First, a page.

The Paraguayan woman is a nurturer. When she is young she looks after his siblings. She treats her father like a king and her brothers like princes. She cooks and cleans and works to make the men in her life happy, even at times when those men do nothing. But, while I as the outsider often find this sickening, there is a positive side to the Paraguayan female sacrifice. She is proud of her work. She is good at negotiating with the men around her, and leading them to compromises that benefit her too. She is close to the women in her family. By her teens she knows her mother, sisters, female cousins, aunts, and grandmother as well as life-long friends in the States know each in their 80s. She knows the needs of every member of her family. She knows how to barter and form strategies to meet those needs.

By the time a Paraguayan woman becomes a wife, a professional, and/or a mother she is the heart of her family. She is the life force and the glue holding people together. She remembers everyone’s birthdays. She does little things to make children feel loved. She can plan a party like a professional event planner. She never misses a detail. She can plot the path of her children so that one day they will be even greater than she is. She knows the powerful members in her community and she knows how to win their respect. She can not control her husband or her brothers, but she is a master of limiting damage. She looks to her core and her female friends to find the power she needs to get through the worst obstacles. She is beautiful. She laughs and she never forgets the women growing up around her.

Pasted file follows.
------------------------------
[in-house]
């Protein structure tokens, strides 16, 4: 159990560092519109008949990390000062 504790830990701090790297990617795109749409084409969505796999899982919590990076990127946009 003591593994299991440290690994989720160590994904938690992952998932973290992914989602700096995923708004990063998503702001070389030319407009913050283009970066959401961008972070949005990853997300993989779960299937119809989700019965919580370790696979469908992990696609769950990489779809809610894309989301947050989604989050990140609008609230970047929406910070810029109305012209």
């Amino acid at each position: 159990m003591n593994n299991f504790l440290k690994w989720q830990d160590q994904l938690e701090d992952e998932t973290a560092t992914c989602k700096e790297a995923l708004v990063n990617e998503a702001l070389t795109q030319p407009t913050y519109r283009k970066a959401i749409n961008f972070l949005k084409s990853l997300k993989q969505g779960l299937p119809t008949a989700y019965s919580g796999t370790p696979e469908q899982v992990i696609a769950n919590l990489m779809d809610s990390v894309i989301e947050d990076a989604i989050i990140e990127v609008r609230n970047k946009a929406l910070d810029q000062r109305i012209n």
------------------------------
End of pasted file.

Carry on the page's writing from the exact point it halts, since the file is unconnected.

Paraguayan women are proud. They may not be able to shut down the catcalls that follow them everywhere they go. They may not be free to do all that they desire. They may be afraid to break the norm. But, they don’t let these things stop them. They know how to deal with a rude, drunk man with eloquence and a smile. They know how to see the essence of a person. They know how to fight and to forgive. They know what it is to fall and to get up again, and they know how to win.